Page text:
How does one pray the litany? Simply do what the priest says. The priest says, "Let us pray for the peace from God adn for salvation of our souls." You can just say in your heart. "Dear Lord, grant us your peace from above and the salvation of our souls." You can also think of particular people and situations you want to pray for with each petition. Then the prayers are no lonbger just-words; you are now following the instruction of the litany.

 5. We participate in worship through singing. Many Orthodox people are not accustomed to singing in Church, they are afraid of being conspicuous. But even in a parish were the Choir does all the singing, it's possible to sing along with the choir softly. You don't have to sing loud enough to be heard, but sing! The patristic tradition tells us that in the past they did sing. We need to revive this tradition in all our Churches.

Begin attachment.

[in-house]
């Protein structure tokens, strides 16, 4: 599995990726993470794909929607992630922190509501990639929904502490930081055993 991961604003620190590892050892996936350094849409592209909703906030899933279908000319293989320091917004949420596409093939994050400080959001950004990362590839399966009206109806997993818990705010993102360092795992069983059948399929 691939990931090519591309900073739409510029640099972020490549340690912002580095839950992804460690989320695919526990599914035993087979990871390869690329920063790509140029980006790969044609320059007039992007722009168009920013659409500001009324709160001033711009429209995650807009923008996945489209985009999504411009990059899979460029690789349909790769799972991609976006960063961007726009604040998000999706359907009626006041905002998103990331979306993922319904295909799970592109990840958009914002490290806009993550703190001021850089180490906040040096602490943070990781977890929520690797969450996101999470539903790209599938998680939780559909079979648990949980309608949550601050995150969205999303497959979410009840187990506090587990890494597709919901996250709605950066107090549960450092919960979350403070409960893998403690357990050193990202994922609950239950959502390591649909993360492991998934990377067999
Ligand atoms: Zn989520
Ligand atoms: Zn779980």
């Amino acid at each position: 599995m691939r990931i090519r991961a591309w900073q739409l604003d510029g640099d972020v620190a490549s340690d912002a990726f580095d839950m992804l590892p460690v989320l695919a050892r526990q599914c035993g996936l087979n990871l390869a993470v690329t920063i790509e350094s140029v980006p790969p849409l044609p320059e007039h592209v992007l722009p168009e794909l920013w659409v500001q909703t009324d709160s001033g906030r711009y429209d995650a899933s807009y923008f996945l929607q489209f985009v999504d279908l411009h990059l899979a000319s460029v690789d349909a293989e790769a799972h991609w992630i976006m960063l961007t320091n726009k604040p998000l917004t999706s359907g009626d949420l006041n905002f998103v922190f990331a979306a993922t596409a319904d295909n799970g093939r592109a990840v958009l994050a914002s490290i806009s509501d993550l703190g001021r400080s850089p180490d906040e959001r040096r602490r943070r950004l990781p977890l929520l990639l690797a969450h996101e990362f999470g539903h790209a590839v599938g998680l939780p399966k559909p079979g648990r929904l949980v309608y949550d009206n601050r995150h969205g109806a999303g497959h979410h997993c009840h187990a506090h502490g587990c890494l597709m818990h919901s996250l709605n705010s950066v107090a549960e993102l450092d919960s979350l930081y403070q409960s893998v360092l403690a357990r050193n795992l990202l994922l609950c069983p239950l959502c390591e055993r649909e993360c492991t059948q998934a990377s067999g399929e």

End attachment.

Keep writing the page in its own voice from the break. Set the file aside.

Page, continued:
Monday, October 19, 2015

St. John of Kronstadt

Saint John of Kronstadt, born as Ivan Ilyitch Sergieff, the son of poor peasant folk, was born on the 19th of October 1829 in the little village of Soura, in the province of Arkhangelsk in the far north of Russia. His parents, poor and simple though they were, took great pains with his education, both spiritual and temporal. From school, where he had gone to the top of his class, he went to the seminary. From there he was sent in 1851, at government expense, to the Theological Academy of Saint Petersburg. While he was there his father died, and it was with great thankfulness to God that he accepted the post of registrar.